Ten rhesus monkeys were infected intravenously on day 0 with 100 MID50 of the RT-SHIV stock. Six monkeys received PMPA for 57 days, two animals starting on day 7 (8PMPA and 86PMPA) and the other four animals starting on day 14 postinfection (p.i.) (1PMPA, 4PMPA, 25PMPA, and 28PMPA); four animals were mock treated with saline instead, two starting on day 7 (16NaCl and 84NaCl) and two starting on day 14 (19NaCl and 22NaCl) p.i. PMPA or saline was administered subcutaneously without sedation at a dose of 30 mg/kg of body weight per day once daily for 57 days. Four out of the 10 rhesus macaques (1PMPA, 4PMPA, 8PMPA, and 25PMPA) were inoculated 41 weeks after infection with RT-SHIV with 50 MID50 of cell-free, rhesus PBMC-grown SIV8980 by the intravenous route. Two naive monkeys were added as infection controls. For blood sample collection, monkeys were sedated with ketamine. Body weights and temperatures were measured before the start of the experiment and each time the animals were sedated for virus injection or blood sample collection. Behavior and clinical signs (including appetite) were observed twice daily during the whole experiment.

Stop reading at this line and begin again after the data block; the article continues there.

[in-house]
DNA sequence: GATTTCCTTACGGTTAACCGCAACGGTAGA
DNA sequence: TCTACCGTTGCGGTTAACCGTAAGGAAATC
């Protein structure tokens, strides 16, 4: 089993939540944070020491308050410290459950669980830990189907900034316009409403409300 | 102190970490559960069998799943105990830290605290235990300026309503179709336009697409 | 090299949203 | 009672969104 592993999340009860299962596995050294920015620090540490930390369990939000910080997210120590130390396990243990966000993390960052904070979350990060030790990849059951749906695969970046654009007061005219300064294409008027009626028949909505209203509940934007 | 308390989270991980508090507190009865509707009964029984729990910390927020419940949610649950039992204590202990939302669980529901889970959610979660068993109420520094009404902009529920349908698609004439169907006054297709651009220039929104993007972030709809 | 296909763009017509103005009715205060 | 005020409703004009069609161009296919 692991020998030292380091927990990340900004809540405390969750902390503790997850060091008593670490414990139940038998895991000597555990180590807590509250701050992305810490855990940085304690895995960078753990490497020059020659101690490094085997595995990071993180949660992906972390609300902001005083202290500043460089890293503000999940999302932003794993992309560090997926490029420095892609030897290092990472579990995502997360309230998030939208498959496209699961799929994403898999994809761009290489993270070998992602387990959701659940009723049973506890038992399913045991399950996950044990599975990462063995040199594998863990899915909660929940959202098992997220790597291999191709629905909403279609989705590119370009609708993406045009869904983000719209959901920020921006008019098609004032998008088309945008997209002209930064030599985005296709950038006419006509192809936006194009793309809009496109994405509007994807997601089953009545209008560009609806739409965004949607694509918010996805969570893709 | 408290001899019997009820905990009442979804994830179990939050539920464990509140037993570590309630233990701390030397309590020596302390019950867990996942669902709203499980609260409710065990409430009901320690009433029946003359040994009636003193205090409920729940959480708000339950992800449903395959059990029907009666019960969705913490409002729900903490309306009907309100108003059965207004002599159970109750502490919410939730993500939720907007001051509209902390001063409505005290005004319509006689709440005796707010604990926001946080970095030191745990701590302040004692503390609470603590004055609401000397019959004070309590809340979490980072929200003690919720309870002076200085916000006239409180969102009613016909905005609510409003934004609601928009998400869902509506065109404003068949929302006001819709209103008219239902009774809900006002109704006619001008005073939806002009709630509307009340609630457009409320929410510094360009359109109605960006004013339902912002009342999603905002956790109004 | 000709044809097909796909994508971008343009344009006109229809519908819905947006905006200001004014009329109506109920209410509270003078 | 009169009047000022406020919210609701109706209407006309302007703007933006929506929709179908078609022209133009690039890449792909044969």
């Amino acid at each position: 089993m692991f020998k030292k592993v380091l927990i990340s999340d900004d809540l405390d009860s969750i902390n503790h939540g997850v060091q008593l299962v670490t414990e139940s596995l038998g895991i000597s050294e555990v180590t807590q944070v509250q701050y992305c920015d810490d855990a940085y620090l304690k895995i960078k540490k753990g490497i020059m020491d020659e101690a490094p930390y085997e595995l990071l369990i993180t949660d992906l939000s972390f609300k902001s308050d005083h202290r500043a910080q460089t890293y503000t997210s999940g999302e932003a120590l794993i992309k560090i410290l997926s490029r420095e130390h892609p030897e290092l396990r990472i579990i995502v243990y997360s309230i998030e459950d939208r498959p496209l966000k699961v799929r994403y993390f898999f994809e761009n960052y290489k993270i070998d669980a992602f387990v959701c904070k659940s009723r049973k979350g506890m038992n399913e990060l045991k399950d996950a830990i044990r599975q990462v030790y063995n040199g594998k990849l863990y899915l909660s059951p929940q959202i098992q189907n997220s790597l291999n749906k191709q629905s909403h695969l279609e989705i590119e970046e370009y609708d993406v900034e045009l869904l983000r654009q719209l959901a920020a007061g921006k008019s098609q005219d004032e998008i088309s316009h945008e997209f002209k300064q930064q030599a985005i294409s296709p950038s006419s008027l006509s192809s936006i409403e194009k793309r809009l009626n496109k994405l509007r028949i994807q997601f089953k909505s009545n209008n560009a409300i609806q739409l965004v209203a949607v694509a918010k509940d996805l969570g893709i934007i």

Quantitative RNA PCR was used to estimate the virus load in plasma as described recently (24). In brief, RNA was extracted from plasma using guanidine isothiocyanate-mediated lysis, followed by propanol-2 precipitation. A known amount of internal standard RNA (IS-RNA) was added before the RNA extraction and was copurified to monitor the efficiency of purification. The RNA was reverse transcribed and amplified in a single reaction using recombinant Tth DNA polymerase and biotinylated primers. The IS-RNA was coamplified to monitor the amplification efficiency. The amplified fragments were denatured and hybridized to an immobilized capture probe in a microwell plate. They were detected by an avidin-enzyme conjugate-mediated colorimetric reaction. The amplified IS-RNA was hybridized to a different capture probe in separate microwells. The lower detection limit of this RT-PCR method was 40 RNA equivalents per ml of plasma.